I recently got two punctures in two weeks on my rear wheel. I use the carrera tdf with the kenda tyres supplied. The inner tubes I used were both quite short at the valve to the point that I could only just pump it up with my hand pump.

I would tighten the lock nut so that the valve was secure but I noticed before doing this that as pressure was released from the tube the valve would sink deeper into the rims. I was worried that this sinking effect due to decreased pressure would cause the inner tube to rip next to the valve if secured with the lock nut.

Can anyone offer an answer?

  • 2
    Did you inspect the tube to find exact place where it ruptured? Apr 8, 2015 at 10:42
  • If the pressure is too low in the tire you can get what's known as "snakebite" punctures from hitting curbs and the like. Apr 8, 2015 at 11:54
  • You say "lock nut", which implies that you have Presta valves. The nut should be screwed on snugly, but not super-tight. One purpose of the nut is to hold the valve in place while you pump. Apr 8, 2015 at 11:55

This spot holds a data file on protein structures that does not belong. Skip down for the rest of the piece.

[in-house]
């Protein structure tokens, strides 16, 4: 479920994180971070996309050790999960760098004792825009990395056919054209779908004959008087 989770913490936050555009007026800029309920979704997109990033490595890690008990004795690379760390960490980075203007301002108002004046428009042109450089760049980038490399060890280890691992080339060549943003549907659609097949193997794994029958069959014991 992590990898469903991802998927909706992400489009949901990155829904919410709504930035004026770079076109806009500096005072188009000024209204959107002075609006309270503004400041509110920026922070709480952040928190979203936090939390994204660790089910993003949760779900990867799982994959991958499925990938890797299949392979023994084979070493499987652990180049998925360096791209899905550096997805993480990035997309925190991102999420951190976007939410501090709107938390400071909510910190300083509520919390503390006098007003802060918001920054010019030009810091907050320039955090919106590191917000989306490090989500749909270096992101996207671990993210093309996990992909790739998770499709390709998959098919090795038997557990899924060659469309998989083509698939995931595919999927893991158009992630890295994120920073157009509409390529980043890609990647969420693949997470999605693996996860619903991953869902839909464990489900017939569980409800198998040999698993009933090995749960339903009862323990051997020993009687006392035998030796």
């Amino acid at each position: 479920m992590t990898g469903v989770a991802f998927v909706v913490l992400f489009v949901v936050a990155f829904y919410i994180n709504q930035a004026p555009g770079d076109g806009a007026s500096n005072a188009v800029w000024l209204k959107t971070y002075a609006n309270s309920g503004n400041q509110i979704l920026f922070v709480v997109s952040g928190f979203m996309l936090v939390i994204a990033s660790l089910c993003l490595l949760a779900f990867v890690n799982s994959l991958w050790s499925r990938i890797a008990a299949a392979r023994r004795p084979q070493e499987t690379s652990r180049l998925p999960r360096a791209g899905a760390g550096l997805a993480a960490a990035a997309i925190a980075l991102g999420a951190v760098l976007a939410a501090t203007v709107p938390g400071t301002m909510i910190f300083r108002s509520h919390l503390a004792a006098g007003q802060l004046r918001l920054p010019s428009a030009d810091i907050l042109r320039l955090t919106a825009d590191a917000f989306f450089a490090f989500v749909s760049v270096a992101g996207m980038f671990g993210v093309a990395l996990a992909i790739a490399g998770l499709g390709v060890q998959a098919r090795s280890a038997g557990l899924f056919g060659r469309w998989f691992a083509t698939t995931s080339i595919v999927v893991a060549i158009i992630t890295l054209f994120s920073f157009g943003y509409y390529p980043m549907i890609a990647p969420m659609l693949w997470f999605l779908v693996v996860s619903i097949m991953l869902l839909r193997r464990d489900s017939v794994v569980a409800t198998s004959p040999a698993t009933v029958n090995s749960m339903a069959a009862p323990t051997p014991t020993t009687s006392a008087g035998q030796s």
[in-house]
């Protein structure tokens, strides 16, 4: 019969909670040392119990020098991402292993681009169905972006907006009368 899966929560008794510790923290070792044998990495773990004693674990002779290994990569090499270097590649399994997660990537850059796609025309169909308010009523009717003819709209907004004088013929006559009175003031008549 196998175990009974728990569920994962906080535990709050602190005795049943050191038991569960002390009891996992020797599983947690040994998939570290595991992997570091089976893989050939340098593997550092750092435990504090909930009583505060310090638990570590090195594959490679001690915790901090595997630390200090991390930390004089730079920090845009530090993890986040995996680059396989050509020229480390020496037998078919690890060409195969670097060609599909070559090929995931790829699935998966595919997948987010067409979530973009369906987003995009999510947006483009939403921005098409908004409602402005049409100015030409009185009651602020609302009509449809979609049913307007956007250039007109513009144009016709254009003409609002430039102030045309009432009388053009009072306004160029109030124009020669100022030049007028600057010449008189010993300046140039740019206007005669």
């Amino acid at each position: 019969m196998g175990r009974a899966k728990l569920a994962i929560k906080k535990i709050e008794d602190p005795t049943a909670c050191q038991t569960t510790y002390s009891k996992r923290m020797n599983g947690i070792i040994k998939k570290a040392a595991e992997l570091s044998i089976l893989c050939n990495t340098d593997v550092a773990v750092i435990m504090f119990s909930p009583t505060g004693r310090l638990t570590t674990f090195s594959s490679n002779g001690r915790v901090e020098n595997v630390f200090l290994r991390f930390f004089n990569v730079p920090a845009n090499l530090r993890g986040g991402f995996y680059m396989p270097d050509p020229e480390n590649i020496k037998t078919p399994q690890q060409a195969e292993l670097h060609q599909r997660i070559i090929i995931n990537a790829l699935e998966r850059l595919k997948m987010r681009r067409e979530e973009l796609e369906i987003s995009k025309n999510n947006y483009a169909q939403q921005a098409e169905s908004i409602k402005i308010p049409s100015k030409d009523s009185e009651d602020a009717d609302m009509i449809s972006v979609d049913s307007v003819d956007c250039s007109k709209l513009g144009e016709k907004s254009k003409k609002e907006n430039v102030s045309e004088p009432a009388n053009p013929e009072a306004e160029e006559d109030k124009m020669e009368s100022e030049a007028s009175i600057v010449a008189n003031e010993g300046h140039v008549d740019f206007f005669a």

• Do realize that Presta valves come in multiple lengths. If the valves seem too short you should replace the tubes with ones that have longer valves. Apr 8, 2015 at 11:56

2 Answers 2


Short answer: Probably not.

Long answer: While it is technically possible to construct, a scenario, where a tube with a presta valve would get damaged,because the valve is too short/the rim is too deep, in my opinion it is highly unlikely that this is what's causing the problem. The lock nut is great to facilitate pumping your tires, but not needed once the tube is inflated. Like many other road cyclist I know, I don't even install it. I and I have never had an issue because of this.

Generally you should look for tubes with a longer valve if you feel like the one you had was too short. AFAIK know they are available in three lengths. If you are experiencing recurring flats, you should investigate whether it always occurs in the same place and carefully examinate rim(and rim-tape coverage), and the tire.

It's not unusual for the source of the issue(for instance a shard of glass) to be inconspicuously stuck in the tire.


Tubes are re-enforced with thicker rubber around the valve, so tightening the nut will not damage the tube. That part of the tube is pressed against the rim hole quite hard when the tube is inflated anyway.

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